Beefy Boxes and Bandwidth Generously Provided by pair Networks
The stupid question is the question not asked
 
PerlMonks  

trim the blank lines...regex

by dani_cv (Acolyte)
on Apr 11, 2008 at 18:48 UTC ( #679815=perlquestion: print w/ replies, xml ) Need Help??
dani_cv has asked for the wisdom of the Perl Monks concerning the following question:

Can any one please help me to remove the blank lines if present as follows
$str = "bla bla bla :

==bla bla

==bla bla


====bla bla bla


....

....

";
I need this string to be as :
$str = "bla bla bla :
==bla bla
==bla bla
====bla bla bla
.... ...... ";

Comment on trim the blank lines...regex
Replies are listed 'Best First'.
Re: trim the blank lines...regex
by kyle (Abbot) on Apr 11, 2008 at 18:58 UTC
    my $str = "bla bla bla : ==bla bla ==bla bla ====bla bla bla .... .... "; $str =~ s/\n\n+/\n/g; print qq{\$str = "$str";\n}; __END__ $str = "bla bla bla : ==bla bla ==bla bla ====bla bla bla .... .... ";
      Thanks a lot...works perfect!.
      Dan.
Re: trim the blank lines...regex
by FunkyMonk (Canon) on Apr 11, 2008 at 18:54 UTC
Re: trim the blank lines...regex
by pc88mxer (Vicar) on Apr 11, 2008 at 19:06 UTC
    $str =~ s/^\s*\n//mg; or $str =~ s/^\n//mg depending on your definition of a blank line.

    Perhaps a hangup here is that s/^$// will match a blank line but will not remove the ending newline since $ doesn't include the newline.

Re: trim the blank lines...regex
by sundialsvc4 (Abbot) on Apr 11, 2008 at 21:24 UTC

    In an arch-typical file-processing loop (such as the ones described in, ummm, the multitudinous perlfaqs...), the usual procedure is to use chomp to remove any newlines, then use a regular-expression to eliminate unwanted lines. Then output the ones that pass, remembering to include the record-separator.

    For such a trivial task as this, the grep command-line tool might already be exactly what you need.

    Otherwise, your regular expression is probably going to be something like: /^\s*$/ which breaks-down as follows:

    • The "^" character marks the beginning of the line, and the "$" marks the end. These are used to bind the enclosing terms to “the entire record,” so that you are searching for records which consist exclusively of what's between.
    • The \s is a character-class reference:   anything that qualifies as “white space.”
    • Finally, the "*" means “zero-or-more of the foregoing.”
    • So this regular-expression will match a record that consists entirely of zero-or-more whitespace.

    As I previously mentioned, you can probably do the entire job with the grep command, using the "-v" modifier to invert the meaning of the pattern:   all lines which do not match the pattern will be output. This omits the blank lines (which are the ones that match) and outputs the non-blanks. Q.E.D.

    (An equivalent Perl program could of-course be constructed, but since this is trivial ...)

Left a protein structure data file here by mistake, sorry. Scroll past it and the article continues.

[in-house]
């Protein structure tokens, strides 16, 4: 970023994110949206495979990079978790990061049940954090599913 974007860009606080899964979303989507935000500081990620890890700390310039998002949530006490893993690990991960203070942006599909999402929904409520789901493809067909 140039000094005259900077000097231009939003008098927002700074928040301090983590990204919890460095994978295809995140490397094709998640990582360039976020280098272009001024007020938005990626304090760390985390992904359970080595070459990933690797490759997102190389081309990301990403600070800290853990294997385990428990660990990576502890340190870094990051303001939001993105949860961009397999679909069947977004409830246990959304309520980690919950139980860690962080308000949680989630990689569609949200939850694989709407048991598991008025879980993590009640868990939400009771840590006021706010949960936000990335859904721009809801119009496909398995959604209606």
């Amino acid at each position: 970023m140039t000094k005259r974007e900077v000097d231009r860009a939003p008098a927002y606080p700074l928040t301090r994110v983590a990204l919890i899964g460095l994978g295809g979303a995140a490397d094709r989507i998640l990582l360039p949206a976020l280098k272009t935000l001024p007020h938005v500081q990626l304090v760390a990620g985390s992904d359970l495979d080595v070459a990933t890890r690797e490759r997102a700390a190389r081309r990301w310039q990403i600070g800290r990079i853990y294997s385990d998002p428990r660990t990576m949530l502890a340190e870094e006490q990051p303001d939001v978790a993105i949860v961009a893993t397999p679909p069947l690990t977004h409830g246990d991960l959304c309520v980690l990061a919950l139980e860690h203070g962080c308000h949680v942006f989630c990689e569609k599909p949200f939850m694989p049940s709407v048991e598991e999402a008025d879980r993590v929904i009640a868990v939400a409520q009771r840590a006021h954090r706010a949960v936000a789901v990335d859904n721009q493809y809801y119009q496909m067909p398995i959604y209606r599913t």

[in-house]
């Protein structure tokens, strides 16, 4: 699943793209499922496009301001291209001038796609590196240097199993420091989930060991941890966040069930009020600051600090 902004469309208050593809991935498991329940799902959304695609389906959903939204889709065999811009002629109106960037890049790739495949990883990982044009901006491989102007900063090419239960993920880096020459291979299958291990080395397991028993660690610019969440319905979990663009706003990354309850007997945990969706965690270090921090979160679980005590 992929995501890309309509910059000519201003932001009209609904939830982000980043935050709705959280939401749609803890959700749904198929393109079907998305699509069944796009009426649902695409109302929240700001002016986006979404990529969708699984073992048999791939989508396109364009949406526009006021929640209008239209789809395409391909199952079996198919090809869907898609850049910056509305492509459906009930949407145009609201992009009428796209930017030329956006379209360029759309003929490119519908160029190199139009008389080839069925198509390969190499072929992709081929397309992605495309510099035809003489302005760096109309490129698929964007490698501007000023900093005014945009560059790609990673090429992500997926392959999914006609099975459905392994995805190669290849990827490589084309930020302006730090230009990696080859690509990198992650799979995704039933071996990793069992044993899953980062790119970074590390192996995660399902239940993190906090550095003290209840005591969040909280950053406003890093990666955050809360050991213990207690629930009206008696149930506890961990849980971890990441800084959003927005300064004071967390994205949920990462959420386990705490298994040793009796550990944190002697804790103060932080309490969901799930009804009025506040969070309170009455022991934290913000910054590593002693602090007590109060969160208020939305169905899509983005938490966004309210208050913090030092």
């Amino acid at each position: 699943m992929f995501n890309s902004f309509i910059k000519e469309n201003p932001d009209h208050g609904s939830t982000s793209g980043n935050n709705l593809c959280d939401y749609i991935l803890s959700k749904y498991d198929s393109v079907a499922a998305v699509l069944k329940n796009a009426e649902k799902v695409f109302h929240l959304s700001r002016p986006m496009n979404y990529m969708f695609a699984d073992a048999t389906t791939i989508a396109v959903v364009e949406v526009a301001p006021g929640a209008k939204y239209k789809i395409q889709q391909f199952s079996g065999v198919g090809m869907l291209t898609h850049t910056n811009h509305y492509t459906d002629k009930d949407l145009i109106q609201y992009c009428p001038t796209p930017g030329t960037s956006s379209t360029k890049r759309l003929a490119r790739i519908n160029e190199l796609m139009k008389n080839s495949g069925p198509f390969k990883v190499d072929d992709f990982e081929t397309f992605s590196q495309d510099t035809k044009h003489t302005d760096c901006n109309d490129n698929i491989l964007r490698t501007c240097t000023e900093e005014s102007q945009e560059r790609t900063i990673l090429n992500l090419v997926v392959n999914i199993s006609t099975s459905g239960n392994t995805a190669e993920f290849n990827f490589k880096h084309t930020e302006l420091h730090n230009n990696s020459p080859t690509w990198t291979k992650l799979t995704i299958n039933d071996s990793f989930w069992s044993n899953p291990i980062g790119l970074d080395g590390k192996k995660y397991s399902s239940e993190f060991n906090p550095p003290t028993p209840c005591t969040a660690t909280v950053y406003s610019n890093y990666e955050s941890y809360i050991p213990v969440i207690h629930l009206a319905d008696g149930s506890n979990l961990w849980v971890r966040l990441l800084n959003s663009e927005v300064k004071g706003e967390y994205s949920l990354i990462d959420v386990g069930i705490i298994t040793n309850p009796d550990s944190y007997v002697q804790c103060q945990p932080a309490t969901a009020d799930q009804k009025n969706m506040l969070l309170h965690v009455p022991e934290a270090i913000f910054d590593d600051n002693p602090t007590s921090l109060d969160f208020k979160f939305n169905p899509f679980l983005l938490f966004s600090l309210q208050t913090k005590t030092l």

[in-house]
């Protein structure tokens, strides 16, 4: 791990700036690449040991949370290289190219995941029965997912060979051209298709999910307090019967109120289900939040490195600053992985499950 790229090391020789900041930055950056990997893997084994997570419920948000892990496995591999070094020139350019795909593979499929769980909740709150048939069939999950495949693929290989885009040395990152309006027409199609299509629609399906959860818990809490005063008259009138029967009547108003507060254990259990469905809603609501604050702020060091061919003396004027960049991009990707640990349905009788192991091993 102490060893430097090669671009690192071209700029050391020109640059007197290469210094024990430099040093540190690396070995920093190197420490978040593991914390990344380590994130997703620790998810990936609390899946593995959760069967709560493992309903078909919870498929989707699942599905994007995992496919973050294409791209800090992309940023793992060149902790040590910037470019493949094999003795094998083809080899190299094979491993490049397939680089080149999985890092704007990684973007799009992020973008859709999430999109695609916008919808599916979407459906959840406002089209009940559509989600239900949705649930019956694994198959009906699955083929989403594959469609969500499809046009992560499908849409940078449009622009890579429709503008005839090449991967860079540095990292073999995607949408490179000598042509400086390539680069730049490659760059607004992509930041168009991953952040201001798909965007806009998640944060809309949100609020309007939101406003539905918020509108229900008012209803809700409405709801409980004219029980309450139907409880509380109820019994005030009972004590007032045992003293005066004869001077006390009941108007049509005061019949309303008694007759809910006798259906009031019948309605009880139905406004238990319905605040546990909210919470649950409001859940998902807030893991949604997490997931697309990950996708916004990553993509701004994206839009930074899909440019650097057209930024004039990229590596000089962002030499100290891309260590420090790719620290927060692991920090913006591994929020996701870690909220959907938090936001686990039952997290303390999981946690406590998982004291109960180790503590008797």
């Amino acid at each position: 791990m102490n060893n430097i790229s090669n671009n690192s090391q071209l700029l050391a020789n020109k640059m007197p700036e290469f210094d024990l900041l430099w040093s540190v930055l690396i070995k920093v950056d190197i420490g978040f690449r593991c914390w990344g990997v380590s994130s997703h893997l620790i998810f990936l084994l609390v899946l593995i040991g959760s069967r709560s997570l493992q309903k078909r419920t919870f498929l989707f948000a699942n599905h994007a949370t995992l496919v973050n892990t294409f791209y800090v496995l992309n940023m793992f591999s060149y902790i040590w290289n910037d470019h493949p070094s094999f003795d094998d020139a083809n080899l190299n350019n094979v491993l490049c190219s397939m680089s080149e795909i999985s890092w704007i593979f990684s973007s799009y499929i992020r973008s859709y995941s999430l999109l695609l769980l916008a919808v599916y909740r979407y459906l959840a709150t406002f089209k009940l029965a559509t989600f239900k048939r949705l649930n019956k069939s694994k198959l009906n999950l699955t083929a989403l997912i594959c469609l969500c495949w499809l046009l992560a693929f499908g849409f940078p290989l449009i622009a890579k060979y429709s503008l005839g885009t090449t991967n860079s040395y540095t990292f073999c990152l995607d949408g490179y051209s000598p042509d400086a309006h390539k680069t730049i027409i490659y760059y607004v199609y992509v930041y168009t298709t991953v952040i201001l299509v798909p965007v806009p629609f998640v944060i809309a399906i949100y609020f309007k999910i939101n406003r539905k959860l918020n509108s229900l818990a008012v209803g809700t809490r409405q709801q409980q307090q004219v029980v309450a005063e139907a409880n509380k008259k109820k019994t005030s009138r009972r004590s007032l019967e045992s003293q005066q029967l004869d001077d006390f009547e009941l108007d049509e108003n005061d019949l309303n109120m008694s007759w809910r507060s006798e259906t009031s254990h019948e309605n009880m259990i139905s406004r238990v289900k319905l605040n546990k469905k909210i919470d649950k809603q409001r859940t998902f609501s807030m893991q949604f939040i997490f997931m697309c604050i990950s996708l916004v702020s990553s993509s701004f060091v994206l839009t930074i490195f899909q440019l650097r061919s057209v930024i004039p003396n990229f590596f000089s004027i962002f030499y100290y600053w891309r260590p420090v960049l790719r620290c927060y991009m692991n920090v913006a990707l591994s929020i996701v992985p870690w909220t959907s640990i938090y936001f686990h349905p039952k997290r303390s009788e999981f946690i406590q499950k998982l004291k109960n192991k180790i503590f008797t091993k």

Re: trim the blank lines...regex
by mr_mischief (Monsignor) on Apr 11, 2008 at 23:23 UTC
    You've already been given good advice, including RTFM which really is good advice here. Yet in the spirit of TIMDOWTDI (some of which don't involve regexes)...
    while ( <> ) { chomp; print "$_\n" if length $_; }
    { local $/; my $contents = <>; $contents =~ tr/\n/\n/s; print $contents; }
    If you're playing golf:
    $/='';chomp,print"$_\n"while<>
    print/./?$_:''while<>
    print/./?$_:''for<>
    If you're using one-liners:
    perl -ne "print if/./"
    perl -0pe "y/\n/\n/s"
    perl -ne "/./&&print"
Re: trim the blank lines...regex
by apl (Monsignor) on Apr 11, 2008 at 19:00 UTC
    You're asking about the core of Perl, regular expressions. What have you tried so far?

    Have you asked your teacher for additional help?

Re: trim the blank lines...regex
by ww (Bishop) on Apr 11, 2008 at 19:00 UTC
Re: trim the blank lines...regex
by Anonymous Monk on Apr 11, 2008 at 20:10 UTC
    Have you independently confirmed that these really are multiple newlines? Perhaps each line starts with "==bla bla" but is then followed by hundreds of blanks, so your editor is simply line wrapping until it finds a newline char? Some editors (e.g. vi) would display such lines very much as you describe. It's always worthwhile to start with the obvious.
Re: trim the blank lines...regex
by wade (Pilgrim) on Apr 11, 2008 at 19:37 UTC

    I'm a little afraid of answering this 'cause it looks a bit like homework. That said...

    The first question I have is "how did you get the string in the first place?" The answer to this might present a better solution (e.g., don't concatenate blank lines to $str in the firs place).

    To answer your original question, though:

    use strict; use warnings; use diagnostics; print "START: '$str'"; $str =~ s/\n\n+/\n/g; print "\nEND: '$str'";
    --
    Wade

Log In?
Username:
Password:

What's my password?
Create A New User
Node Status?
node history
Node Type: perlquestion [id://679815]
Approved by Corion
Front-paged by runrig
help
Chatterbox?
and the web crawler heard nothing...

How do I use this? | Other CB clients
Other Users?
Others browsing the Monastery: (9)
As of 2015-07-28 11:14 GMT
Sections?
Information?
Find Nodes?
Leftovers?
    Voting Booth?

    The top three priorities of my open tasks are (in descending order of likelihood to be worked on) ...









    Results (254 votes), past polls